History and Purpose
Las Llaves del Éxito was started in fall 2002 by a committee of community members who wanted to encourage high school students to graduate from high school and to continue their education. The founding group intended to target the Latino community and its tendency to make family-based decisions about attending college, and sessions were created to inform students and Spanish-speaking parents about options for higher education. All interested high school students may attend, and the program now serves as an access tool for larger, underrepresented communities in Dallas.
Las Llaves del Éxito started as a fall semester event; it has expanded to include a spring program, too. In the fall, Las Llaves is a general program open to all interested students in grades six or higher (both middle and high school) and their families, complete with informational workshops, a lecture series and a college fair. The spring session targets high school juniors and seniors, as well as their parents, and includes a college fair, plus specific workshops on financial aid and admissions to meet the needs of college-bound students.
Meeting Community Needs
Las Llaves continues to offer a number of bilingual sessions for parents; sponsors include the Dallas County Community College District and the Dallas Independent School District. Partners for the fall 2011 event include the University of North Texas-Dallas, the Hispanic College Fund, the Greater Dallas Hispanic Chamber of Commerce, Education Is Freedom, Texas A&M University-Commerce, the Oak Cliff Chamber of Commerce, Dallas County Schools, LULAC National Educational Service Centers Inc. and the University of Texas at Dallas.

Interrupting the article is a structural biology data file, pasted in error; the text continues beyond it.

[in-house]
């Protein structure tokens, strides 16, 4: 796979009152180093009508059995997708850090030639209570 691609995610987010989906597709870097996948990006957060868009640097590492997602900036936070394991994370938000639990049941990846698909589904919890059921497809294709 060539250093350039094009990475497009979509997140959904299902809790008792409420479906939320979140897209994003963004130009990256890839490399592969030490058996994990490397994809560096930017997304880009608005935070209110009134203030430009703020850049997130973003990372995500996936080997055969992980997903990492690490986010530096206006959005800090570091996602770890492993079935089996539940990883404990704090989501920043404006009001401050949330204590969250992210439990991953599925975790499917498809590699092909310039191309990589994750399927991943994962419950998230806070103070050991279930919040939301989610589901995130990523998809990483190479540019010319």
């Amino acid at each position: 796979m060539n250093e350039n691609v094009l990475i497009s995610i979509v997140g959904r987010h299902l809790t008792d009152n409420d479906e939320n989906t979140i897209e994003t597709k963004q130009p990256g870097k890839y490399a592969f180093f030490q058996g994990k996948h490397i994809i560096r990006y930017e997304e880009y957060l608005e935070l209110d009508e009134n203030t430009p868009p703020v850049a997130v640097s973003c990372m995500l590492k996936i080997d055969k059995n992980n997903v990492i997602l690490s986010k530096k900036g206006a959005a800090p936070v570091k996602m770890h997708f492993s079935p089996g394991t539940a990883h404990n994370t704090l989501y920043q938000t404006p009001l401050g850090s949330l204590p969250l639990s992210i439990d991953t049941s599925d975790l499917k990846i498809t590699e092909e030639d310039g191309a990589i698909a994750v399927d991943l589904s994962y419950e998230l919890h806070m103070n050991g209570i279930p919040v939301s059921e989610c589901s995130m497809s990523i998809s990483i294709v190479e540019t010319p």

In fall 2010 and spring 2011, Las Llaves programs attracted a total of more than 1,700 participants for both programs (at UTD and Cedar Valley College), including lunch guests and walk-ins following the official registration period. Middle and high school students attended the fall 2011 program from Dallas ISD and other area school districts. The spring 2011 program, limited to juniors and seniors, also attracted DISD high schools, plus participants from other school districts across the county. During those programs, students worked on their financial aid forms, and more than 400 people served as event volunteers.
For more information, call the DCCCD outreach office at (214) 378-1771 or DCCCD’s Spanish line at (214) 378-1713. Details are also available at http://www.dcccd.edu/keystosuccess or http://www.dcccd.edu/llavesdelexito.